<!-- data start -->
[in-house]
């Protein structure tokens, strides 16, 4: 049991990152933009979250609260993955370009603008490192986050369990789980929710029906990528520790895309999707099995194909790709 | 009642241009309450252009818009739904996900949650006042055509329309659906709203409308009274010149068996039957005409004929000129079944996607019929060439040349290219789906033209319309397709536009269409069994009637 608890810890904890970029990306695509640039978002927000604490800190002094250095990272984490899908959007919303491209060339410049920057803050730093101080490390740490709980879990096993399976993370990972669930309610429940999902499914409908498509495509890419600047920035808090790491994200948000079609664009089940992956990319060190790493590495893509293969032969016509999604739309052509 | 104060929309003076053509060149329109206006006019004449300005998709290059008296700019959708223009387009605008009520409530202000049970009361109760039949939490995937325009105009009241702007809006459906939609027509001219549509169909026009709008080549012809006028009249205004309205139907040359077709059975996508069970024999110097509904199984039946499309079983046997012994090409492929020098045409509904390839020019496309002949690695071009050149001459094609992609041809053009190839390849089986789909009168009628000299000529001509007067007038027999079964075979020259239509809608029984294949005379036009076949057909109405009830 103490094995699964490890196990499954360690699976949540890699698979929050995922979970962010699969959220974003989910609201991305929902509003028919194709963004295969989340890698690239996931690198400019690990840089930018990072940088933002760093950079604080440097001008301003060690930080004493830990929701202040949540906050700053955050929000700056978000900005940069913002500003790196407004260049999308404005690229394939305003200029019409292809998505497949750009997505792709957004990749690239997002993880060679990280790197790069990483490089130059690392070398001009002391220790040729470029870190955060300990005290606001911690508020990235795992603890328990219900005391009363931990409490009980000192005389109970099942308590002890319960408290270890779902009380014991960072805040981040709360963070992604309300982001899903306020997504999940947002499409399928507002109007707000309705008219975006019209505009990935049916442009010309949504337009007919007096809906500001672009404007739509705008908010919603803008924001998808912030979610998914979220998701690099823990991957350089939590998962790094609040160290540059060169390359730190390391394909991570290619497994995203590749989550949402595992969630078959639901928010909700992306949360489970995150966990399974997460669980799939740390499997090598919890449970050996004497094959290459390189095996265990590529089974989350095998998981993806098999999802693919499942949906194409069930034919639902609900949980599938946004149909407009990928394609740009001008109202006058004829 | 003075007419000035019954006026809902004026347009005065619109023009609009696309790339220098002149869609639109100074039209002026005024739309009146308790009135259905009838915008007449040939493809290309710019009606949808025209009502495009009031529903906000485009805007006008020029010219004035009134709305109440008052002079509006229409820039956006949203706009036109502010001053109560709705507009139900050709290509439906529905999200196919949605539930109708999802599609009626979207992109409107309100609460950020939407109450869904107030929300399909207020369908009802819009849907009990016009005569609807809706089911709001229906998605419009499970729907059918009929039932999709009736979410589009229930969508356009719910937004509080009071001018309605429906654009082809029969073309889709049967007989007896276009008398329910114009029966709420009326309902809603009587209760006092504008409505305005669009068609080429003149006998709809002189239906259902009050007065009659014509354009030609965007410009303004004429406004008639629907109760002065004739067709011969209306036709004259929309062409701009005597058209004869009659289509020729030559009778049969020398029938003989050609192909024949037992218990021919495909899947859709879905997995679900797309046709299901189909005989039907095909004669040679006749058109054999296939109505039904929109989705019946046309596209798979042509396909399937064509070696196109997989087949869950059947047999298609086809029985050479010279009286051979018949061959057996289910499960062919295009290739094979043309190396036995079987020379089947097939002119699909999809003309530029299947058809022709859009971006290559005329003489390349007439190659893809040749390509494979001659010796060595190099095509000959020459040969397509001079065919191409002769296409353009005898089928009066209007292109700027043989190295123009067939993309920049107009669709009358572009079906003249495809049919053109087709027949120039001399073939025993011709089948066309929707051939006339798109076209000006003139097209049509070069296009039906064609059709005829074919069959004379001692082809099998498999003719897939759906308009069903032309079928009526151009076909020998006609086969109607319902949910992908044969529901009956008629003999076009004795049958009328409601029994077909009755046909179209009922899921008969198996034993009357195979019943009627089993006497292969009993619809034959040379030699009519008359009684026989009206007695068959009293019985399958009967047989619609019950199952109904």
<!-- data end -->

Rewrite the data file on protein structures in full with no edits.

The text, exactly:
[in-house]
């Protein structure tokens, strides 16, 4: 049991990152933009979250609260993955370009603008490192986050369990789980929710029906990528520790895309999707099995194909790709 | 009642241009309450252009818009739904996900949650006042055509329309659906709203409308009274010149068996039957005409004929000129079944996607019929060439040349290219789906033209319309397709536009269409069994009637 608890810890904890970029990306695509640039978002927000604490800190002094250095990272984490899908959007919303491209060339410049920057803050730093101080490390740490709980879990096993399976993370990972669930309610429940999902499914409908498509495509890419600047920035808090790491994200948000079609664009089940992956990319060190790493590495893509293969032969016509999604739309052509 | 104060929309003076053509060149329109206006006019004449300005998709290059008296700019959708223009387009605008009520409530202000049970009361109760039949939490995937325009105009009241702007809006459906939609027509001219549509169909026009709008080549012809006028009249205004309205139907040359077709059975996508069970024999110097509904199984039946499309079983046997012994090409492929020098045409509904390839020019496309002949690695071009050149001459094609992609041809053009190839390849089986789909009168009628000299000529001509007067007038027999079964075979020259239509809608029984294949005379036009076949057909109405009830 103490094995699964490890196990499954360690699976949540890699698979929050995922979970962010699969959220974003989910609201991305929902509003028919194709963004295969989340890698690239996931690198400019690990840089930018990072940088933002760093950079604080440097001008301003060690930080004493830990929701202040949540906050700053955050929000700056978000900005940069913002500003790196407004260049999308404005690229394939305003200029019409292809998505497949750009997505792709957004990749690239997002993880060679990280790197790069990483490089130059690392070398001009002391220790040729470029870190955060300990005290606001911690508020990235795992603890328990219900005391009363931990409490009980000192005389109970099942308590002890319960408290270890779902009380014991960072805040981040709360963070992604309300982001899903306020997504999940947002499409399928507002109007707000309705008219975006019209505009990935049916442009010309949504337009007919007096809906500001672009404007739509705008908010919603803008924001998808912030979610998914979220998701690099823990991957350089939590998962790094609040160290540059060169390359730190390391394909991570290619497994995203590749989550949402595992969630078959639901928010909700992306949360489970995150966990399974997460669980799939740390499997090598919890449970050996004497094959290459390189095996265990590529089974989350095998998981993806098999999802693919499942949906194409069930034919639902609900949980599938946004149909407009990928394609740009001008109202006058004829 | 003075007419000035019954006026809902004026347009005065619109023009609009696309790339220098002149869609639109100074039209002026005024739309009146308790009135259905009838915008007449040939493809290309710019009606949808025209009502495009009031529903906000485009805007006008020029010219004035009134709305109440008052002079509006229409820039956006949203706009036109502010001053109560709705507009139900050709290509439906529905999200196919949605539930109708999802599609009626979207992109409107309100609460950020939407109450869904107030929300399909207020369908009802819009849907009990016009005569609807809706089911709001229906998605419009499970729907059918009929039932999709009736979410589009229930969508356009719910937004509080009071001018309605429906654009082809029969073309889709049967007989007896276009008398329910114009029966709420009326309902809603009587209760006092504008409505305005669009068609080429003149006998709809002189239906259902009050007065009659014509354009030609965007410009303004004429406004008639629907109760002065004739067709011969209306036709004259929309062409701009005597058209004869009659289509020729030559009778049969020398029938003989050609192909024949037992218990021919495909899947859709879905997995679900797309046709299901189909005989039907095909004669040679006749058109054999296939109505039904929109989705019946046309596209798979042509396909399937064509070696196109997989087949869950059947047999298609086809029985050479010279009286051979018949061959057996289910499960062919295009290739094979043309190396036995079987020379089947097939002119699909999809003309530029299947058809022709859009971006290559005329003489390349007439190659893809040749390509494979001659010796060595190099095509000959020459040969397509001079065919191409002769296409353009005898089928009066209007292109700027043989190295123009067939993309920049107009669709009358572009079906003249495809049919053109087709027949120039001399073939025993011709089948066309929707051939006339798109076209000006003139097209049509070069296009039906064609059709005829074919069959004379001692082809099998498999003719897939759906308009069903032309079928009526151009076909020998006609086969109607319902949910992908044969529901009956008629003999076009004795049958009328409601029994077909009755046909179209009922899921008969198996034993009357195979019943009627089993006497292969009993619809034959040379030699009519008359009684026989009206007695068959009293019985399958009967047989619609019950199952109904």